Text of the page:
JJC Goes West For New Rabbi

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New JJC rabbi, Ben Herman, in front of a stone sculpture in his Tucson synagogue. Plaque reads, in Hebrew, “The heroes of Israel shall never be forgotten.”
New JJC rabbi, Ben Herman, in front of a stone sculpture in his Tucson synagogue. Plaque reads, in Hebrew, “The heroes of Israel shall never be forgotten.”

In June, Rabbi Herman, 30, is getting married, and shortly after, he will move from Tucson, Arizona, with his wife, Karina, to Jericho, where he will assume his new post at the JJC.

For the past three years, Herman has been assistant rabbi of Anshei Israel, the premier Conservative synagogue of Tucson, which just celebrated its 83rd anniversary in the city with a congregation of 585 families.

The Jewish population of Tucson is approximately 22,000.

“We’re going to look beyond Jericho to attract members to the JJC,” Rabbi Herman says. “And we want to encourage parents as well as children to enable the whole family to enjoy the religious experience. “Our opportunity is to make going to synagogue engaging and fun for the whole family,” he continued.

Commenting on the selection of the new rabbi, JJC Board President Mark Wilkow says, “People will be invigorated by his youth. These are truly dramatic times for Judaism, and we expect Rabbi Herman to help us move forward in providing a connection between our well-established traditions and modern, conservative Judaism.”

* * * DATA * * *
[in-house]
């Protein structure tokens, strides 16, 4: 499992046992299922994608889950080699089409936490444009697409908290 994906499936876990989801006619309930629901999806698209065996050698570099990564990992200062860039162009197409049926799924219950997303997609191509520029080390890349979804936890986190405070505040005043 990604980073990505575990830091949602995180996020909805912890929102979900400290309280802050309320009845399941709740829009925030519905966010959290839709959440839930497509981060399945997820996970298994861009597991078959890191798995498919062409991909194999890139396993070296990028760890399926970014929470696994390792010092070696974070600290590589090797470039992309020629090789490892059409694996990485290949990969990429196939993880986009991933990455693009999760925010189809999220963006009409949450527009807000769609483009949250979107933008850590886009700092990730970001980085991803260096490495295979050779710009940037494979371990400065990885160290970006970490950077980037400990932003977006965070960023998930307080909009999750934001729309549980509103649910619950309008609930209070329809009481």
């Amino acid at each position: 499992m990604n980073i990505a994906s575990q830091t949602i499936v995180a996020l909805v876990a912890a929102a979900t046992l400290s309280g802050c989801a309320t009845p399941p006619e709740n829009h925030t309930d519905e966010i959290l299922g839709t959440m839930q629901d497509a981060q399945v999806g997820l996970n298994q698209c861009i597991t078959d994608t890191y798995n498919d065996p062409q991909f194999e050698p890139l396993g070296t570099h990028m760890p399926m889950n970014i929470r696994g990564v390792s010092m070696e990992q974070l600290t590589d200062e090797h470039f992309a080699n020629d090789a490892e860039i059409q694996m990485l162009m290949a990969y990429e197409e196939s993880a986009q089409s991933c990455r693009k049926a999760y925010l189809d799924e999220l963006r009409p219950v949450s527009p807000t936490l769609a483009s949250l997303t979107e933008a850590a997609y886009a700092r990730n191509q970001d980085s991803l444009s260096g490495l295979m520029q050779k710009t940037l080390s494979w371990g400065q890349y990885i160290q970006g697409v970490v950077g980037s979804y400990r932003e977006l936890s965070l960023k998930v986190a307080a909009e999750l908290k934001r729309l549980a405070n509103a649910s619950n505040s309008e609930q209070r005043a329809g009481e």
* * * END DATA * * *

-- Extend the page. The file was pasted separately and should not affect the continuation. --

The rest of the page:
The new JJC rabbi grew up in Milwaukee and graduated from the University of Wisconsin, Madison, with degrees in history, Hebrew and Jewish studies, and the Jewish Theological Seminary in New York with a masters degree in Jewish education and rabbinic ordination. His thesis was on Rabbi Stephen S. Wise, who Rabbi Herman says embodied the combination of deep conviction to Judaism and involvement with society and contemporary issues in the world.

The first in his family to pursue a career in Judaism, the rabbi says he was motivated at an early age by encouraging mentors.

“Growing up,” he recalls, “I connected with my rabbi and cantor and decided I wanted to commit myself to Judaism.”

In his leisure time, the rabbi enjoys hiking and running; acknowledging his Wisconsin roots, he says he’s always been a fan of the Green Bay Packers.

Reminded that his new home is in an area of the country not noted for its Packers fans, Rabbi Herman says, with a laugh, “I guess I’ll have to start reading up about the Mets and the Giants!”

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